vertical bone loss (angular)
what type of distribution occurs in isolated areas with less than 30% of the sites involved?
localized bone loss
what type of bone loss accounts for less than 30% of sites involved?
what type of distribution occurs evenly throughout the dental arches with more than 30% of the sites involved?
generalized bone loss
what type of bone loss accounts for more than 30% of sites involved
generalized bone loss
how is bone loss severity classified?
how is bone loss measured?
by the clinical attachment loss (CAL) from the CEJ to bas of sulcus or pocket (probe)
slight bone loss is how many mm?
moderate bone loss is how many mm
severe bone loss is how many mm?
5mm or greater
what are the four ADA classifications of periodontal disease?
ADA case type I - gingivitis
ADA case type II - mild or slight periodontitis
ADA case type III - moderate periodontitis
ADA case type IV - advanced or severe periodontitis
Describe ADA case type I
no bone loss
no radiographic changes seen
only gingival tissues are affected by the inflammatory process
describe ADA case type II
mild or slight periodontitis
mild crestal changes
lamina dura becomes unclear and fuzzy also no longer appears to be a continuous radiopaque line
horizontal bone loss
alveolar bone level appox 3-4 mm
bleeding may occur on probing pocketing and recession may be present clinically
which ADA case has alveolar bone level approx 3-4 mm apical to CEJ
what ADA case does the lamina dura become unclear and fuzzy, also no longer appears to be a continuous radiopaque line
what case type has horizontal or vertical bone loss that is localized or generalized
what ADA case type is moderate periodontitis?
what ADA case type has alveolar bone level at approx 4-6 mm apical to CEJ
which ADA case type may have furcation involvement?
clinically what ADA case type has pocketing, attachment loss up to 6 mm, recession, furcation areas, and slight mobility possible?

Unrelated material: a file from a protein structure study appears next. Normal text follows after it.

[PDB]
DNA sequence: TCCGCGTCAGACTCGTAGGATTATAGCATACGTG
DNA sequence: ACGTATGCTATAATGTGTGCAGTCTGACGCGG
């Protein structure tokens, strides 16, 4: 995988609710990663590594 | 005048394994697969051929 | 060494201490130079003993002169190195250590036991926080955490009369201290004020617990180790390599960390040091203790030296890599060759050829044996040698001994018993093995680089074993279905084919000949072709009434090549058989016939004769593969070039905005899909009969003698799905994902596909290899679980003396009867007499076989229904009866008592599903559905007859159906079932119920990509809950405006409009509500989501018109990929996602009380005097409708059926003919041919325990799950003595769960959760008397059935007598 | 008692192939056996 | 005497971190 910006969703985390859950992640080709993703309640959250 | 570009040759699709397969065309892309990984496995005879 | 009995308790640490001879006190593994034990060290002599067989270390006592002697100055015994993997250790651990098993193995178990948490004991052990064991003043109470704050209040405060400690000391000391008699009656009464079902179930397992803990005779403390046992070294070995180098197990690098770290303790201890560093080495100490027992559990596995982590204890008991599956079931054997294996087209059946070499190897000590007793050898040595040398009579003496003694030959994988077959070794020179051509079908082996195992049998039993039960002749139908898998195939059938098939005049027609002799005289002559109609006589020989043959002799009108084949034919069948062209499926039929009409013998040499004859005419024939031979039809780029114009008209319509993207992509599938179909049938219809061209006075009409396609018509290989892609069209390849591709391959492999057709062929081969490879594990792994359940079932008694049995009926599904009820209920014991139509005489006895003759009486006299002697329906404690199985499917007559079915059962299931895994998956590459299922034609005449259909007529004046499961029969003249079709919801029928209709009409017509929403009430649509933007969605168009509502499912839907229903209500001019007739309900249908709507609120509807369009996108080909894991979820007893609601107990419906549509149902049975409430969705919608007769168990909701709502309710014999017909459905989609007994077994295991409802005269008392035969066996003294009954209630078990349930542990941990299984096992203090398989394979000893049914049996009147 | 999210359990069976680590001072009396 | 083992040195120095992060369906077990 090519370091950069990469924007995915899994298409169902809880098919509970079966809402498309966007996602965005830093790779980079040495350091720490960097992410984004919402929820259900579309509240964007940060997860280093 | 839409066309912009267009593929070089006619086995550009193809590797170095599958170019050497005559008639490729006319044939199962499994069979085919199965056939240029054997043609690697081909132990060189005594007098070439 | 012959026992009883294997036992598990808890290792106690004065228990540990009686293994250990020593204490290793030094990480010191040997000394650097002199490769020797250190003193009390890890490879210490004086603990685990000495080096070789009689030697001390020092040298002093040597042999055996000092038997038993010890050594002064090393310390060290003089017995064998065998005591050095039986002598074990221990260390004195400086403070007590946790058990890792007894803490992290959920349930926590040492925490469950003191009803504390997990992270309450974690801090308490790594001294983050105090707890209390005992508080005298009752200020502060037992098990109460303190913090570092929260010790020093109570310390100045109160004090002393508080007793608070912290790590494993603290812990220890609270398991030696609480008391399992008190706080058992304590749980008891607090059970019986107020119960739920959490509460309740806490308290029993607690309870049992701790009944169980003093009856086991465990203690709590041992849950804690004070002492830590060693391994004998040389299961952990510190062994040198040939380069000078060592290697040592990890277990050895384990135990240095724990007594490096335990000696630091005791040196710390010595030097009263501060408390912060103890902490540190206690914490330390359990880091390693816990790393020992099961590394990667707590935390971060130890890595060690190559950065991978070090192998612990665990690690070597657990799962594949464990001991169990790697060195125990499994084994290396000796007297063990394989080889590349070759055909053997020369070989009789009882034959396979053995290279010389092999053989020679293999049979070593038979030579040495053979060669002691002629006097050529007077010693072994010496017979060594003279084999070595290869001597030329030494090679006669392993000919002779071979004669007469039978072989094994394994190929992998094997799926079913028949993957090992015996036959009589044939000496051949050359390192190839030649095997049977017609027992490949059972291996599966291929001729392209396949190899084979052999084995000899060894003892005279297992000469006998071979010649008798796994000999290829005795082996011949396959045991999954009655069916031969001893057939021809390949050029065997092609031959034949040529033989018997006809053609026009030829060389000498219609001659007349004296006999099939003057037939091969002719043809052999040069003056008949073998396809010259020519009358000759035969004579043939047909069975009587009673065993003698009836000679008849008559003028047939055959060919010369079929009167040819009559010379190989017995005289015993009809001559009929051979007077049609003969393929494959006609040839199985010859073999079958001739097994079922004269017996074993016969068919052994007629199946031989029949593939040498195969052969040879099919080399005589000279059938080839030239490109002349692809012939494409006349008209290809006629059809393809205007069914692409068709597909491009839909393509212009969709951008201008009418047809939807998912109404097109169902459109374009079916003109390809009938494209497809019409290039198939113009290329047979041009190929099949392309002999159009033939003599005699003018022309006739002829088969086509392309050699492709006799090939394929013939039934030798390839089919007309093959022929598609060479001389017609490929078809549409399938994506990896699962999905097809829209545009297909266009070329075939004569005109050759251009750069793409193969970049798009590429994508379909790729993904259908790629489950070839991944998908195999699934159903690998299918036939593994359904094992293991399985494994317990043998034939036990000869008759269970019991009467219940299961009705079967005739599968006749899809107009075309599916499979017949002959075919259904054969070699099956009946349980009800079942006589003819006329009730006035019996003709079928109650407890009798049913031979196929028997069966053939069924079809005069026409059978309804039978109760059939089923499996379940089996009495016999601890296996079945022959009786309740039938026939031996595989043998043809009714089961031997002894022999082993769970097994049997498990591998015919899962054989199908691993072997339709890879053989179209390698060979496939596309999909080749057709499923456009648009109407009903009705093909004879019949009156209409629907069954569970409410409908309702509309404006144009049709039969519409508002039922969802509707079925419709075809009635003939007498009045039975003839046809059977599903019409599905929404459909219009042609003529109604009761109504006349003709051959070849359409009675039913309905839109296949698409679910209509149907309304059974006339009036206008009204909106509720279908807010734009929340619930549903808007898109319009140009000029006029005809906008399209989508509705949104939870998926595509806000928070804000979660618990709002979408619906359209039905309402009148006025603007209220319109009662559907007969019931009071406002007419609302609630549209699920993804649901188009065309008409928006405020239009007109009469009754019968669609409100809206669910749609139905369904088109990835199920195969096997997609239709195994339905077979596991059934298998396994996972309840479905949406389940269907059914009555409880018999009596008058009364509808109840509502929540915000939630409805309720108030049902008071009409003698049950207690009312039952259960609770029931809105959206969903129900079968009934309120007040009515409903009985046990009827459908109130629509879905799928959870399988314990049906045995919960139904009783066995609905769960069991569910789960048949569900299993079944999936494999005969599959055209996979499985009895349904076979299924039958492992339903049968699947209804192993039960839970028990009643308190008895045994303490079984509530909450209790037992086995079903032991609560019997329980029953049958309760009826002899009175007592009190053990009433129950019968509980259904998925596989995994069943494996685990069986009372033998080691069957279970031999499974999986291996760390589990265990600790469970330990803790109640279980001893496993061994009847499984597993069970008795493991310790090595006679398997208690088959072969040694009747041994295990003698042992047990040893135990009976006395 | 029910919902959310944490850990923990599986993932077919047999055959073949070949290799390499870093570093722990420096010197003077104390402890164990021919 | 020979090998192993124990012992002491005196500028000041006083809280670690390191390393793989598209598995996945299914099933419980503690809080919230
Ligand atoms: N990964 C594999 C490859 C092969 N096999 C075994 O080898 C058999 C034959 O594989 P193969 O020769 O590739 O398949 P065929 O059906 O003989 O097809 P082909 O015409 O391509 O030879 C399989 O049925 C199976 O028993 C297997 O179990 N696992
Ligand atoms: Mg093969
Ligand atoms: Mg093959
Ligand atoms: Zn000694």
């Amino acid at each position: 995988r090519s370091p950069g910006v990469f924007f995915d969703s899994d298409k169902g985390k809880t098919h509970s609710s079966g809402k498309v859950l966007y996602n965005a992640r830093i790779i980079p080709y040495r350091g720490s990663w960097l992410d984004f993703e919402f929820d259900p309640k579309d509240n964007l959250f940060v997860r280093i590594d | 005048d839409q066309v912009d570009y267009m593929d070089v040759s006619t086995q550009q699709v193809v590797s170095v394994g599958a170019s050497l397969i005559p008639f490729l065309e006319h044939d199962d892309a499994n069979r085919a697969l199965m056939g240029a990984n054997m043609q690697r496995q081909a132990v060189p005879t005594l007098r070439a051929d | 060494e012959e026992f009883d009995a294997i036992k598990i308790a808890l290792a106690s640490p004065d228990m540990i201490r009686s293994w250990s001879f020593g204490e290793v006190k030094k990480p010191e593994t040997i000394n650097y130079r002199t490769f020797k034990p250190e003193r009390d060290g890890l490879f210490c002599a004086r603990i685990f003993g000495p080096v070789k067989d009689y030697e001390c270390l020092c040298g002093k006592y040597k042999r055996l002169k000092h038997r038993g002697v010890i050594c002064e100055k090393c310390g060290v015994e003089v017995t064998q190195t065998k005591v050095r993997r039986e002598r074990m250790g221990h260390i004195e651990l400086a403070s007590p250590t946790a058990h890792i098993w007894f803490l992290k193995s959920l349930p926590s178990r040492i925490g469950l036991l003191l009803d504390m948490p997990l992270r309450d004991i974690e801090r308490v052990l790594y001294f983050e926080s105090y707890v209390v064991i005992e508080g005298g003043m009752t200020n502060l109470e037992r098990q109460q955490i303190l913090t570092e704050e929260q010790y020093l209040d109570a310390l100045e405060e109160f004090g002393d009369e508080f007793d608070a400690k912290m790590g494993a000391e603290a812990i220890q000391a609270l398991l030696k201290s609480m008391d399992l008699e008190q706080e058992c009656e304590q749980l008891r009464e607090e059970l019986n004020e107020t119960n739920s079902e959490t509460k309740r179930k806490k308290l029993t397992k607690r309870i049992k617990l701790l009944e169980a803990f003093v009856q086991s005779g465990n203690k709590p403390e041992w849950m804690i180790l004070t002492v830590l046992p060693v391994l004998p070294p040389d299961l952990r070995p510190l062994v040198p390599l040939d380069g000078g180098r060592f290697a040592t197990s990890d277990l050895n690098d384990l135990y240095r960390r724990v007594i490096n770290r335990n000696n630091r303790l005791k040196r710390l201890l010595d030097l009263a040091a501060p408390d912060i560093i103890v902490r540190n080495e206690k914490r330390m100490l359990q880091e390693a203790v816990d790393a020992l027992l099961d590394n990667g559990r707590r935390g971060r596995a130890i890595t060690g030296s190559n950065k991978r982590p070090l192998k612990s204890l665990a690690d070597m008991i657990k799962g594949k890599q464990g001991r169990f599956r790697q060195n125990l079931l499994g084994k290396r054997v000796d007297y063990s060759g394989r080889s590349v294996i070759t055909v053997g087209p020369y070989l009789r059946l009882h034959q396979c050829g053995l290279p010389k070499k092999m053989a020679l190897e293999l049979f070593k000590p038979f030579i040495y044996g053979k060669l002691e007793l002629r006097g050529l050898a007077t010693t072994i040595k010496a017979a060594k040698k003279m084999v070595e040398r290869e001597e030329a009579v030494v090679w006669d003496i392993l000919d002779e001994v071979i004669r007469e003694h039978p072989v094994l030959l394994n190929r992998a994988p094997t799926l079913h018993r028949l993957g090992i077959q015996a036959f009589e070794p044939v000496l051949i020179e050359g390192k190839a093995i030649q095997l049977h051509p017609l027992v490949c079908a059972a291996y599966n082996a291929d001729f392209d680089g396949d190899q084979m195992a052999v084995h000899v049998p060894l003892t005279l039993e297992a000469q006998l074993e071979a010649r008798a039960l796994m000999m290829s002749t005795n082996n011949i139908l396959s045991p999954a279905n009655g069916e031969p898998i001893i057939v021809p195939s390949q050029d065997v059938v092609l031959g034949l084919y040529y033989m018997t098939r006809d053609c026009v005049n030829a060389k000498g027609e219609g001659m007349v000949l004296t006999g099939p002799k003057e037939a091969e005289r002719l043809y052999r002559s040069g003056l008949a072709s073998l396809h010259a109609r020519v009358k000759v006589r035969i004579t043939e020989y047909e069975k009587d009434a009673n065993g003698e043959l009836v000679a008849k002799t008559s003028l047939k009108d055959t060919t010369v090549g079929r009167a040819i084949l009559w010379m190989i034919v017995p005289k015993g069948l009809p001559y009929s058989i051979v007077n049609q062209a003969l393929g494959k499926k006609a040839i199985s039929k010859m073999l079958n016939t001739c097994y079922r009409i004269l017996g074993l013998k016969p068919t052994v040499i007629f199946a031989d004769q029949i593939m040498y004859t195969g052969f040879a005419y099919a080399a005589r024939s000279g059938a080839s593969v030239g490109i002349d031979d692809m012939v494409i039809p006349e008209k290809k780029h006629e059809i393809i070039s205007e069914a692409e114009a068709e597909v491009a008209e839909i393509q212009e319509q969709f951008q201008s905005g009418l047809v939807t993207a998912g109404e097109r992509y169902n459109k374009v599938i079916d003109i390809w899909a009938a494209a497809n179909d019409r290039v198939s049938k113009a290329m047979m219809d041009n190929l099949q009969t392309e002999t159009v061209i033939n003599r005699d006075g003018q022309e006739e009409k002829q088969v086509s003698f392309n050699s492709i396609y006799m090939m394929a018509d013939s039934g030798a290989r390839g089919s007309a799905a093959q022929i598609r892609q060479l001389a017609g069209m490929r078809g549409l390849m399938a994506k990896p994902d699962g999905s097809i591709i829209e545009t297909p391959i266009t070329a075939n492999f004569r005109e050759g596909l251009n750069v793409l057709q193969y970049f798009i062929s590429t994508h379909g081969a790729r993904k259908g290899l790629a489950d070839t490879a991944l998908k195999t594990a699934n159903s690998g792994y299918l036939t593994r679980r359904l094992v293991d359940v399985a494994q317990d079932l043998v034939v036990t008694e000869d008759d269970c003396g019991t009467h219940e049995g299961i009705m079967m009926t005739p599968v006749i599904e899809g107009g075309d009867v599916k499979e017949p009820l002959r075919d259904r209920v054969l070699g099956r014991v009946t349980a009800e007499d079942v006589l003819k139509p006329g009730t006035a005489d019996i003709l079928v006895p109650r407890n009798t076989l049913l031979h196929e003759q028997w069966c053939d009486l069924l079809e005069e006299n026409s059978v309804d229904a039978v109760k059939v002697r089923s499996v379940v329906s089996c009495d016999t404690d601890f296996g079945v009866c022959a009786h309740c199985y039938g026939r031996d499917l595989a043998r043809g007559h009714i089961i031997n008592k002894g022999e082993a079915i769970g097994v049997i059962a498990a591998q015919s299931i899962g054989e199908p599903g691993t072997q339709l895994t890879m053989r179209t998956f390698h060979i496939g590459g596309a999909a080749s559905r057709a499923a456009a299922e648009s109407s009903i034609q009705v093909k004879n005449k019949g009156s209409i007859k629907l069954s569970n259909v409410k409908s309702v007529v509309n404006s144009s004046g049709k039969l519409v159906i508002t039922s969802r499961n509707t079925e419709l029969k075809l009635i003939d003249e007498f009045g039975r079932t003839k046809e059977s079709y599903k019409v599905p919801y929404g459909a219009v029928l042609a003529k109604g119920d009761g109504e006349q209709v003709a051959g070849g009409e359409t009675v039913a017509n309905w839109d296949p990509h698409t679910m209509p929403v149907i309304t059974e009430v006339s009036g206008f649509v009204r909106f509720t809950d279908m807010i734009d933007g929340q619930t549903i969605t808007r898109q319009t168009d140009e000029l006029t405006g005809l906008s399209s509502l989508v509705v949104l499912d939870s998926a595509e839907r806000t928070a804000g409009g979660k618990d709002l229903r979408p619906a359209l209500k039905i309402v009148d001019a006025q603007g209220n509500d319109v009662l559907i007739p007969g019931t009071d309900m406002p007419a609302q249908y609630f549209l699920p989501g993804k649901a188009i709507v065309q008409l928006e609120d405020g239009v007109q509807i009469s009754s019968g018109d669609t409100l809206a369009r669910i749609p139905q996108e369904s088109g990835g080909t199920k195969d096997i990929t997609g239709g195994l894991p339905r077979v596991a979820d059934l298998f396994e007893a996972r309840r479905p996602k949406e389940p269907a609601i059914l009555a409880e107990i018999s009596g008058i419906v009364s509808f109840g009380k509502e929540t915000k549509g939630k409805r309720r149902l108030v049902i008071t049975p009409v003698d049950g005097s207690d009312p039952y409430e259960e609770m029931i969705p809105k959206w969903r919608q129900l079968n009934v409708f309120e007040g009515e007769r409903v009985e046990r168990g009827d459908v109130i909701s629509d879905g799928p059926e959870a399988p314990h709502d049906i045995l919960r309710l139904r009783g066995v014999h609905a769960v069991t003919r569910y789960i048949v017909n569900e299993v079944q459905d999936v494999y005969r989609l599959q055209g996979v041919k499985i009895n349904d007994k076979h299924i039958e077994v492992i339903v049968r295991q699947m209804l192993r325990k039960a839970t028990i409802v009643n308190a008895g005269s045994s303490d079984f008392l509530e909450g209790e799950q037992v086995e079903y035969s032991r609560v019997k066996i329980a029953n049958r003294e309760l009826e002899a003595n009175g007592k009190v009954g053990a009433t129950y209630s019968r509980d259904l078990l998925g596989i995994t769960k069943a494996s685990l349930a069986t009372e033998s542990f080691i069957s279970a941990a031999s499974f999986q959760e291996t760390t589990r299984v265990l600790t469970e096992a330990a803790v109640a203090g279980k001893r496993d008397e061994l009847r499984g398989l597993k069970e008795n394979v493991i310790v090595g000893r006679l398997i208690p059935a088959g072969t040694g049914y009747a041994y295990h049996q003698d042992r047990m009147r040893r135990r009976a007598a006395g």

what is the alveolar bone level for ADA case type IV?
6 mm or greater from the CEJ
which ADA case type has furcation involvement and is readily viewed on posterior radiographs?
what does ADA case type IV look like clinically?
pocket depths and attachment loss is greater than 6mm, furcation involvement and mobility are more severe
what are some predisposing risk factors of periodontal disease?
medications, tobacco use, diabetes
_______, _______ and ______ of local irritants are important
what are some local irritants that must be eliminated?
what is a stone like concretion that forms on crowns and roots of teeth due to calcifications of bacterial plaque?
what are three characteristics of calculus?
pointed or irregular projections
extends from proximal root surfaces
what are three forms calculus can take?
calculus is a _____ or _____ projection
sharp or pointed
defective restorations act as potential _____ _____ and contribute to _______ _______
what do radiographs help to identify with restorations?
open or loose contacts, uneven marginal ridges, overhangs and inadequate margins